Substituted tryptamines, or serotonin analogues, are organic compounds which may be thought of as being derived from tryptamine itself. The molecular structures of all tryptamines contain an indole ring, joined to an amino (NH2) group via an ethyl (−CH2–CH2−) sidechain. In substituted tryptamines, the indole ring, sidechain, and/or amino group are modified by substituting another group for one of the hydrogen (H) atoms.
5-Chloro-α-methyltryptamine (5-Chloro-αMT), also known as PAL-542, is a tryptamine derivative related to α-methyltryptamine (αMT) and one of only a few known specific serotonin-dopamine releasing agents (SDRAs). It has been investigated in animals as a potential treatment for cocaine dependence. The EC50 values of 5-chloro-αMT in evoking the in vitro release of serotonin (5-HT), dopamine (DA), and norepinephrine (NE) in rat synaptosomes were reported as 16 nM, 54 nM, and 3434 nM, with an NE/DA ratio of 63.6 and a DA/5-HT ratio of 3.38, indicating that it is a highly specific and well-balanced SDRA. However, 5-chloro-αMT has also been found to act as a potent full agonist of the 5-HT2A receptor, with an EC50 value of 6.27 nM and an efficacy of 105%, and almost assuredly acts as a potent agonist of other serotonin receptors as well.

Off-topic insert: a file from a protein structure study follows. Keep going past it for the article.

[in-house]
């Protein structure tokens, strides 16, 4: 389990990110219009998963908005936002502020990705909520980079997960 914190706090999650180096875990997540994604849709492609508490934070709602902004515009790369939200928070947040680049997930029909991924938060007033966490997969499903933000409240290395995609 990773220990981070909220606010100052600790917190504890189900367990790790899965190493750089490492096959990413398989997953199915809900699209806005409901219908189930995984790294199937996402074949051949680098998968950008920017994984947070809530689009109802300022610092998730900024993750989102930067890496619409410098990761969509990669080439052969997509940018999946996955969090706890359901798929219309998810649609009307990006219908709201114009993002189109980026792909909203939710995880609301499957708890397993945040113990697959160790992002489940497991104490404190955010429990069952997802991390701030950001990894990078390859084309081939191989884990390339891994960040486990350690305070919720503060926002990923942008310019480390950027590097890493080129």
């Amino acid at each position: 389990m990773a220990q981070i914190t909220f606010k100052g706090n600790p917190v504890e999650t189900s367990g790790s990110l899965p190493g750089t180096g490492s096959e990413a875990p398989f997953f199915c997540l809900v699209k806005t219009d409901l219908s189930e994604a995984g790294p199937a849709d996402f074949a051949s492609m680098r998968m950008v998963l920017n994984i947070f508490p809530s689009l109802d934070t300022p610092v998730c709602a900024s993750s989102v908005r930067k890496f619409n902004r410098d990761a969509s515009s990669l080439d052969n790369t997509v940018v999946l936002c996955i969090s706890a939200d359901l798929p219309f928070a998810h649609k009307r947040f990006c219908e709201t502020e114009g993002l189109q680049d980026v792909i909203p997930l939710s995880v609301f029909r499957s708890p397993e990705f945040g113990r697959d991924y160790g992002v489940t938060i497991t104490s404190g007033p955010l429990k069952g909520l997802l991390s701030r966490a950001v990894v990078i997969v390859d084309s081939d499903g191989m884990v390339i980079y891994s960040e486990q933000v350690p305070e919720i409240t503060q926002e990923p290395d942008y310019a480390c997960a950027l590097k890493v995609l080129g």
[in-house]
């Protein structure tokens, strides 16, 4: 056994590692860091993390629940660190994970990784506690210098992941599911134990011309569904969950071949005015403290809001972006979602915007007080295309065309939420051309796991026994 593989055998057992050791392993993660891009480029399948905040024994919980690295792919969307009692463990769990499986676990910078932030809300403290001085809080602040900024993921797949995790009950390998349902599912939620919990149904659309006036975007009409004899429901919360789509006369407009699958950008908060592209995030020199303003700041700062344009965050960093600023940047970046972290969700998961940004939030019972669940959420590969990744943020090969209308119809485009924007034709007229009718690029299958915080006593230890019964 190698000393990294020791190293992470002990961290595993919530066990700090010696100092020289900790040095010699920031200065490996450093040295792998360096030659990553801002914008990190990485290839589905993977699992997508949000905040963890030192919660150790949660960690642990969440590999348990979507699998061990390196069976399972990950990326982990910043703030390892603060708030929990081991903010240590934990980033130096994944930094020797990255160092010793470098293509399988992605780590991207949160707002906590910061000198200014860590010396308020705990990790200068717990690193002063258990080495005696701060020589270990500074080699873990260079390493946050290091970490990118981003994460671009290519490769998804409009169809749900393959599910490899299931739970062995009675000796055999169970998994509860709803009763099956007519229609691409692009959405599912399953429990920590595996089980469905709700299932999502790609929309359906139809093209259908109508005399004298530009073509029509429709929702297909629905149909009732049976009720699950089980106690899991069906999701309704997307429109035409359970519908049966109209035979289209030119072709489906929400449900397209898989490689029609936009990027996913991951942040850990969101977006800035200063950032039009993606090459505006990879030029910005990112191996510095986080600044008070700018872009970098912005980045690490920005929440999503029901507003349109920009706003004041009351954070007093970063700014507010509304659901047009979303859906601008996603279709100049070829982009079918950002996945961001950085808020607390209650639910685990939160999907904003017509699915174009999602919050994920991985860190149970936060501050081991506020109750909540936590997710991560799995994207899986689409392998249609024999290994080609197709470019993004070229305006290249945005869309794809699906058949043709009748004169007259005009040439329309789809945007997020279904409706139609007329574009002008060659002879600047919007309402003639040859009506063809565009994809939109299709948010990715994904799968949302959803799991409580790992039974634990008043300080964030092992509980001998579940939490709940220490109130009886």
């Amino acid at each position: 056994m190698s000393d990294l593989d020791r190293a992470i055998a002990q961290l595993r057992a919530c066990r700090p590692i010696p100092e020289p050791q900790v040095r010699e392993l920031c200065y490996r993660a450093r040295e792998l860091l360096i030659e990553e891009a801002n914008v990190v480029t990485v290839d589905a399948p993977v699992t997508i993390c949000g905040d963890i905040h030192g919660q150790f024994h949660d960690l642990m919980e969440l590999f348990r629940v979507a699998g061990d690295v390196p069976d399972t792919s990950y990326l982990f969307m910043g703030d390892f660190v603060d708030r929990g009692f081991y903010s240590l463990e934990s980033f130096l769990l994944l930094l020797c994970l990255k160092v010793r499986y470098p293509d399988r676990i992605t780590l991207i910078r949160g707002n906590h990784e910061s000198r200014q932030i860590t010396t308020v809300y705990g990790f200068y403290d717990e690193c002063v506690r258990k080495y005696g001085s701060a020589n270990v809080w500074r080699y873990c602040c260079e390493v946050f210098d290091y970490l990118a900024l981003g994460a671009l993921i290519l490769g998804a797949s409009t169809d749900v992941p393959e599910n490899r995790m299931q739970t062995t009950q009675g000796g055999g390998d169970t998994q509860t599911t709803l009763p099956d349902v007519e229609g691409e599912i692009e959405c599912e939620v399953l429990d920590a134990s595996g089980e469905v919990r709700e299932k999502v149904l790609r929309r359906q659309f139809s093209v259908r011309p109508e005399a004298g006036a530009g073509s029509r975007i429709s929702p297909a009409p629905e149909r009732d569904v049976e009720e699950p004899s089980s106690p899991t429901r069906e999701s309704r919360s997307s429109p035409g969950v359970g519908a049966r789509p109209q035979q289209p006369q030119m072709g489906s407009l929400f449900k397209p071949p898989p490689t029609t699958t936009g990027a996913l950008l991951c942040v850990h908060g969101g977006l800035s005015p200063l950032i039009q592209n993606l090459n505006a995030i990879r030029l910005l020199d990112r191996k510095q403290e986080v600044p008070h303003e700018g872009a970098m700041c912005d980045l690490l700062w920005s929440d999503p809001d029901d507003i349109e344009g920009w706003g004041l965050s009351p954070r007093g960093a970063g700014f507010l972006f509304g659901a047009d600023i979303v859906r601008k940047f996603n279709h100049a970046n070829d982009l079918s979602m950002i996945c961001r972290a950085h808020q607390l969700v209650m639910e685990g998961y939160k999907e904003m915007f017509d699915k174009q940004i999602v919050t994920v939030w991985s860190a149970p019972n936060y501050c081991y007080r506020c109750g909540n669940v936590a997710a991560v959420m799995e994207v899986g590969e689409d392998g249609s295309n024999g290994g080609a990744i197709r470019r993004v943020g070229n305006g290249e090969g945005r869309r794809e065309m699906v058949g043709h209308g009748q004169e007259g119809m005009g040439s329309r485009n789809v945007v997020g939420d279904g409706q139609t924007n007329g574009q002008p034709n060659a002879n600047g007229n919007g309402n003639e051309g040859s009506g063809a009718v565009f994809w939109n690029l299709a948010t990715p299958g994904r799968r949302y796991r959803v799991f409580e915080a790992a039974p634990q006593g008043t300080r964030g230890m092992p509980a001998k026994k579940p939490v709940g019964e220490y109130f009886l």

Substituted phenylmorpholines, or substituted phenmetrazines alternatively, are chemical derivatives of phenylmorpholine or of the psychostimulant drug phenmetrazine. Most such compounds act as releasers of monoamine neurotransmitters, and have stimulant effects. Some also act as agonists at serotonin receptors, and compounds with an N-propyl substitution act as dopamine receptor agonists. A number of derivatives from this class have been investigated for medical applications, such as for use as anorectics or medications for the treatment of ADHD. Some compounds have also become subject to illicit use as designer drugs.